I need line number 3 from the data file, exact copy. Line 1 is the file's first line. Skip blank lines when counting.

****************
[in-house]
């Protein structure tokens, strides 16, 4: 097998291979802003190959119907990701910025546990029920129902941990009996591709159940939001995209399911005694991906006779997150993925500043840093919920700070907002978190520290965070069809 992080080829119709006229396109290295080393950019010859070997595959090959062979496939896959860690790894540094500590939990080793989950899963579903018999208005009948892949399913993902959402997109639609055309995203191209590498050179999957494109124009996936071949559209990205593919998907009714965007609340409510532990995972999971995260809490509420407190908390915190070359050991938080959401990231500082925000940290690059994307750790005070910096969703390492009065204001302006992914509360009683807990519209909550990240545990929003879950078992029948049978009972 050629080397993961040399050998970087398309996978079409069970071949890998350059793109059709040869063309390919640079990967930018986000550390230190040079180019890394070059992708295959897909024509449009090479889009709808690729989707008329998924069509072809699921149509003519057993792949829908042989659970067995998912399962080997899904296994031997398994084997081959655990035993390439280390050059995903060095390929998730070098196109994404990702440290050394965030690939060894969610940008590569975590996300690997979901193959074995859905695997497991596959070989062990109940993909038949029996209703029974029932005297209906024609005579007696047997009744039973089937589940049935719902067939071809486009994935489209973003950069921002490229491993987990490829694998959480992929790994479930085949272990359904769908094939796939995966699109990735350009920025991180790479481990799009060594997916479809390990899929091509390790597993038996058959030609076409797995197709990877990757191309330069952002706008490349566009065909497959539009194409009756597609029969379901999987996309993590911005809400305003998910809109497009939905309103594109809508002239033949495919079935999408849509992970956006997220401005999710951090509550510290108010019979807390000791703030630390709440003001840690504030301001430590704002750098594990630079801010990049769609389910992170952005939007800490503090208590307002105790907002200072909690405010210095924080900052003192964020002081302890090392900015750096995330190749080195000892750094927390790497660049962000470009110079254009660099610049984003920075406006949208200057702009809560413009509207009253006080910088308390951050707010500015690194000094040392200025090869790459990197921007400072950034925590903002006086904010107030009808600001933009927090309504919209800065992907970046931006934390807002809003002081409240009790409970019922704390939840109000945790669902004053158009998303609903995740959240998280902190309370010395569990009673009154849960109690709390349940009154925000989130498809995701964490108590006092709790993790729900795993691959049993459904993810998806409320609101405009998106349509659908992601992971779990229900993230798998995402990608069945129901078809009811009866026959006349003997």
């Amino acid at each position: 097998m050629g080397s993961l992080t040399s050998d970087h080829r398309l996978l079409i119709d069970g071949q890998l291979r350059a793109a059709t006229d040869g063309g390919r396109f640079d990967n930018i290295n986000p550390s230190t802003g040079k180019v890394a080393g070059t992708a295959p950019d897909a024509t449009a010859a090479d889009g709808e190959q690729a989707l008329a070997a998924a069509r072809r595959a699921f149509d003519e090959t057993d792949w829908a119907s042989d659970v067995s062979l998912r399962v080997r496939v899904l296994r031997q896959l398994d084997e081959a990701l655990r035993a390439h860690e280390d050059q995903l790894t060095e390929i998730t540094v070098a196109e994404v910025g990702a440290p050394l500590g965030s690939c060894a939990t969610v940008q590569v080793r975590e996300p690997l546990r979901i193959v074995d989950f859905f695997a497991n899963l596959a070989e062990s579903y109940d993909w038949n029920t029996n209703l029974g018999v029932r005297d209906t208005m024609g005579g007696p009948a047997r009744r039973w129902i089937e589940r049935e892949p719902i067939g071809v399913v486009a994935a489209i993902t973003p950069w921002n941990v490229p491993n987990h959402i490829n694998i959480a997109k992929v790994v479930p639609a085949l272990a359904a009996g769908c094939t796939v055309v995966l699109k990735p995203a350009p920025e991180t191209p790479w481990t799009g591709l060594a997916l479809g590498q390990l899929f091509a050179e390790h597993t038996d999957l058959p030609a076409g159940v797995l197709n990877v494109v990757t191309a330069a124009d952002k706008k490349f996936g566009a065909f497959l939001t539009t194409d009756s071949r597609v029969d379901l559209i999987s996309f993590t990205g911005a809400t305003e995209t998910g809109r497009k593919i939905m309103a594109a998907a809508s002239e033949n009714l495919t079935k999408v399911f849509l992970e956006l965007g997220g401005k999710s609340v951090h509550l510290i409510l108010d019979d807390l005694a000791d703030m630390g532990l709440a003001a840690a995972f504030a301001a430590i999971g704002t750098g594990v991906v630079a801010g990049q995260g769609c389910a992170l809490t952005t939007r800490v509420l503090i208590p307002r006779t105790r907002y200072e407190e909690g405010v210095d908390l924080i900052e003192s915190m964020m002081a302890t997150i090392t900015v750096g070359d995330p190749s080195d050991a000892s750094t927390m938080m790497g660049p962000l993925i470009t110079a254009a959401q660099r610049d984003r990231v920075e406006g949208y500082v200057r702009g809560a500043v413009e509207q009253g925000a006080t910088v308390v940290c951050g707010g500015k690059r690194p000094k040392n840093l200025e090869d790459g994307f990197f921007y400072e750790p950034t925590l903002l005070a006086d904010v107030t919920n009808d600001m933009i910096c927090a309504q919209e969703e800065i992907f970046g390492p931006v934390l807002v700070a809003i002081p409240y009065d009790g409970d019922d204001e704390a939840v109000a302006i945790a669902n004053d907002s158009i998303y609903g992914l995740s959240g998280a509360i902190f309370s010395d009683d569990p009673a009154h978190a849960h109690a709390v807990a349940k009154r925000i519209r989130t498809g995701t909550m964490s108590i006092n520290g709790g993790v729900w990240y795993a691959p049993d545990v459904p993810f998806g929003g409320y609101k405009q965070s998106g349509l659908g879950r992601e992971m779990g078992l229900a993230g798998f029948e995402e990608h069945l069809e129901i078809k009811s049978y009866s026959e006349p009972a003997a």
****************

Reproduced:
């Amino acid at each position: 097998m050629g080397s993961l992080t040399s050998d970087h080829r398309l996978l079409i119709d069970g071949q890998l291979r350059a793109a059709t006229d040869g063309g390919r396109f640079d990967n930018i290295n986000p550390s230190t802003g040079k180019v890394a080393g070059t992708a295959p950019d897909a024509t449009a010859a090479d889009g709808e190959q690729a989707l008329a070997a998924a069509r072809r595959a699921f149509d003519e090959t057993d792949w829908a119907s042989d659970v067995s062979l998912r399962v080997r496939v899904l296994r031997q896959l398994d084997e081959a990701l655990r035993a390439h860690e280390d050059q995903l790894t060095e390929i998730t540094v070098a196109e994404v910025g990702a440290p050394l500590g965030s690939c060894a939990t969610v940008q590569v080793r975590e996300p690997l546990r979901i193959v074995d989950f859905f695997a497991n899963l596959a070989e062990s579903y109940d993909w038949n029920t029996n209703l029974g018999v029932r005297d209906t208005m024609g005579g007696p009948a047997r009744r039973w129902i089937e589940r049935e892949p719902i067939g071809v399913v486009a994935a489209i993902t973003p950069w921002n941990v490229p491993n987990h959402i490829n694998i959480a997109k992929v790994v479930p639609a085949l272990a359904a009996g769908c094939t796939v055309v995966l699109k990735p995203a350009p920025e991180t191209p790479w481990t799009g591709l060594a997916l479809g590498q390990l899929f091509a050179e390790h597993t038996d999957l058959p030609a076409g159940v797995l197709n990877v494109v990757t191309a330069a124009d952002k706008k490349f996936g566009a065909f497959l939001t539009t194409d009756s071949r597609v029969d379901l559209i999987s996309f993590t990205g911005a809400t305003e995209t998910g809109r497009k593919i939905m309103a594109a998907a809508s002239e033949n009714l495919t079935k999408v399911f849509l992970e956006l965007g997220g401005k999710s609340v951090h509550l510290i409510l108010d019979d807390l005694a000791d703030m630390g532990l709440a003001a840690a995972f504030a301001a430590i999971g704002t750098g594990v991906v630079a801010g990049q995260g769609c389910a992170l809490t952005t939007r800490v509420l503090i208590p307002r006779t105790r907002y200072e407190e909690g405010v210095d908390l924080i900052e003192s915190m964020m002081a302890t997150i090392t900015v750096g070359d995330p190749s080195d050991a000892s750094t927390m938080m790497g660049p962000l993925i470009t110079a254009a959401q660099r610049d984003r990231v920075e406006g949208y500082v200057r702009g809560a500043v413009e509207q009253g925000a006080t910088v308390v940290c951050g707010g500015k690059r690194p000094k040392n840093l200025e090869d790459g994307f990197f921007y400072e750790p950034t925590l903002l005070a006086d904010v107030t919920n009808d600001m933009i910096c927090a309504q919209e969703e800065i992907f970046g390492p931006v934390l807002v700070a809003i002081p409240y009065d009790g409970d019922d204001e704390a939840v109000a302006i945790a669902n004053d907002s158009i998303y609903g992914l995740s959240g998280a509360i902190f309370s010395d009683d569990p009673a009154h978190a849960h109690a709390v807990a349940k009154r925000i519209r989130t498809g995701t909550m964490s108590i006092n520290g709790g993790v729900w990240y795993a691959p049993d545990v459904p993810f998806g929003g409320y609101k405009q965070s998106g349509l659908g879950r992601e992971m779990g078992l229900a993230g798998f029948e995402e990608h069945l069809e129901i078809k009811s049978y009866s026959e006349p009972a003997a």